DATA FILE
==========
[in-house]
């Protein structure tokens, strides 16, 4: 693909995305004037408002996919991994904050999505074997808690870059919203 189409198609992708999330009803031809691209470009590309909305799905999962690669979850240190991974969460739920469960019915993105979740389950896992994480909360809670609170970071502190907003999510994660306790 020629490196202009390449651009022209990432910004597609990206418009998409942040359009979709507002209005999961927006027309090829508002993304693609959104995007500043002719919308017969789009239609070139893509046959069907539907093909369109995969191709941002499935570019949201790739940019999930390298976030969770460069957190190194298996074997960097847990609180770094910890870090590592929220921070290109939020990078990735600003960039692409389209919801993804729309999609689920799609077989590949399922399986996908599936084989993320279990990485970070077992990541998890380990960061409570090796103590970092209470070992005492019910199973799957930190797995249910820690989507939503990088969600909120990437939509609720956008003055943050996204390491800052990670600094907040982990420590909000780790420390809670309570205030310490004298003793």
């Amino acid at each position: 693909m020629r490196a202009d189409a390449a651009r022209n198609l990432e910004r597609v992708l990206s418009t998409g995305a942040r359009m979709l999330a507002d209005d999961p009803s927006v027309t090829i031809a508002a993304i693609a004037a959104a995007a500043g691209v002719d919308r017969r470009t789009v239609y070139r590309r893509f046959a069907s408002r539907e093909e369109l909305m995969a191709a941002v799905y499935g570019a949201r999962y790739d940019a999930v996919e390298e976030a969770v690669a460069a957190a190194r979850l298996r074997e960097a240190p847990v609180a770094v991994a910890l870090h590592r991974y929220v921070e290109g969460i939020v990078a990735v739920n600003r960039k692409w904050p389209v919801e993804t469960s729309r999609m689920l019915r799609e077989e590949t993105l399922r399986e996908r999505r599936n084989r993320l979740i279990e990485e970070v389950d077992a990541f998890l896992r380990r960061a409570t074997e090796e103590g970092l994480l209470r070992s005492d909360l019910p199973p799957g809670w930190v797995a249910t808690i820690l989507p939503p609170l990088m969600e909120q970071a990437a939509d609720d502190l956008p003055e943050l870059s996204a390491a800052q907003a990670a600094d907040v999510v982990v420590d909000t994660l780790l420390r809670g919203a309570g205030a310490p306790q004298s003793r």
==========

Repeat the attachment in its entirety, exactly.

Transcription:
[in-house]
């Protein structure tokens, strides 16, 4: 693909995305004037408002996919991994904050999505074997808690870059919203 189409198609992708999330009803031809691209470009590309909305799905999962690669979850240190991974969460739920469960019915993105979740389950896992994480909360809670609170970071502190907003999510994660306790 020629490196202009390449651009022209990432910004597609990206418009998409942040359009979709507002209005999961927006027309090829508002993304693609959104995007500043002719919308017969789009239609070139893509046959069907539907093909369109995969191709941002499935570019949201790739940019999930390298976030969770460069957190190194298996074997960097847990609180770094910890870090590592929220921070290109939020990078990735600003960039692409389209919801993804729309999609689920799609077989590949399922399986996908599936084989993320279990990485970070077992990541998890380990960061409570090796103590970092209470070992005492019910199973799957930190797995249910820690989507939503990088969600909120990437939509609720956008003055943050996204390491800052990670600094907040982990420590909000780790420390809670309570205030310490004298003793």
């Amino acid at each position: 693909m020629r490196a202009d189409a390449a651009r022209n198609l990432e910004r597609v992708l990206s418009t998409g995305a942040r359009m979709l999330a507002d209005d999961p009803s927006v027309t090829i031809a508002a993304i693609a004037a959104a995007a500043g691209v002719d919308r017969r470009t789009v239609y070139r590309r893509f046959a069907s408002r539907e093909e369109l909305m995969a191709a941002v799905y499935g570019a949201r999962y790739d940019a999930v996919e390298e976030a969770v690669a460069a957190a190194r979850l298996r074997e960097a240190p847990v609180a770094v991994a910890l870090h590592r991974y929220v921070e290109g969460i939020v990078a990735v739920n600003r960039k692409w904050p389209v919801e993804t469960s729309r999609m689920l019915r799609e077989e590949t993105l399922r399986e996908r999505r599936n084989r993320l979740i279990e990485e970070v389950d077992a990541f998890l896992r380990r960061a409570t074997e090796e103590g970092l994480l209470r070992s005492d909360l019910p199973p799957g809670w930190v797995a249910t808690i820690l989507p939503p609170l990088m969600e909120q970071a990437a939509d609720d502190l956008p003055e943050l870059s996204a390491a800052q907003a990670a600094d907040v999510v982990v420590d909000t994660l780790l420390r809670g919203a309570g205030a310490p306790q004298s003793r």